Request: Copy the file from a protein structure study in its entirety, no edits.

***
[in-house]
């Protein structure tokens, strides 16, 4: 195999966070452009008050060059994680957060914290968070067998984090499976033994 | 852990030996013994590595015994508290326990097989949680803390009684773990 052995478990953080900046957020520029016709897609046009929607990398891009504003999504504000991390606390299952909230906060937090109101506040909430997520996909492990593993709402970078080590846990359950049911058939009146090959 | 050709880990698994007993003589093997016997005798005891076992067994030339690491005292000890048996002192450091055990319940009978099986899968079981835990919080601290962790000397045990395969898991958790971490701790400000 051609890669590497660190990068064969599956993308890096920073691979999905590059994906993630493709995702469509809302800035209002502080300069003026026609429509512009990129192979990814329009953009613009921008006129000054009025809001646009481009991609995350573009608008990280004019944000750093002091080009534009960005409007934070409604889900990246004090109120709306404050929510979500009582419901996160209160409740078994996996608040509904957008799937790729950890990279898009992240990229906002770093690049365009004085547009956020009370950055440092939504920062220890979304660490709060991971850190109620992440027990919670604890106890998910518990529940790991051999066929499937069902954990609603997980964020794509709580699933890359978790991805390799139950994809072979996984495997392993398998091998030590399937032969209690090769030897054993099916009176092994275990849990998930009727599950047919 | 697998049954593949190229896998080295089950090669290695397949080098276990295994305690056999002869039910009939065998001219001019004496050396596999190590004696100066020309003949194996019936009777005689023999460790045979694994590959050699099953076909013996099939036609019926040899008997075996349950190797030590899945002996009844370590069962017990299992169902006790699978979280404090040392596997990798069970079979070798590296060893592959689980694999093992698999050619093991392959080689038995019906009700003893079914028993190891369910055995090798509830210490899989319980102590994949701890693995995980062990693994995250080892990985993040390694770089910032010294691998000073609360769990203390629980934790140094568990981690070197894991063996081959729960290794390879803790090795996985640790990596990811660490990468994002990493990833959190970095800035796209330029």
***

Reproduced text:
[in-house]
């Protein structure tokens, strides 16, 4: 195999966070452009008050060059994680957060914290968070067998984090499976033994 | 852990030996013994590595015994508290326990097989949680803390009684773990 052995478990953080900046957020520029016709897609046009929607990398891009504003999504504000991390606390299952909230906060937090109101506040909430997520996909492990593993709402970078080590846990359950049911058939009146090959 | 050709880990698994007993003589093997016997005798005891076992067994030339690491005292000890048996002192450091055990319940009978099986899968079981835990919080601290962790000397045990395969898991958790971490701790400000 051609890669590497660190990068064969599956993308890096920073691979999905590059994906993630493709995702469509809302800035209002502080300069003026026609429509512009990129192979990814329009953009613009921008006129000054009025809001646009481009991609995350573009608008990280004019944000750093002091080009534009960005409007934070409604889900990246004090109120709306404050929510979500009582419901996160209160409740078994996996608040509904957008799937790729950890990279898009992240990229906002770093690049365009004085547009956020009370950055440092939504920062220890979304660490709060991971850190109620992440027990919670604890106890998910518990529940790991051999066929499937069902954990609603997980964020794509709580699933890359978790991805390799139950994809072979996984495997392993398998091998030590399937032969209690090769030897054993099916009176092994275990849990998930009727599950047919 | 697998049954593949190229896998080295089950090669290695397949080098276990295994305690056999002869039910009939065998001219001019004496050396596999190590004696100066020309003949194996019936009777005689023999460790045979694994590959050699099953076909013996099939036609019926040899008997075996349950190797030590899945002996009844370590069962017990299992169902006790699978979280404090040392596997990798069970079979070798590296060893592959689980694999093992698999050619093991392959080689038995019906009700003893079914028993190891369910055995090798509830210490899989319980102590994949701890693995995980062990693994995250080892990985993040390694770089910032010294691998000073609360769990203390629980934790140094568990981690070197894991063996081959729960290794390879803790090795996985640790990596990811660490990468994002990493990833959190970095800035796209330029």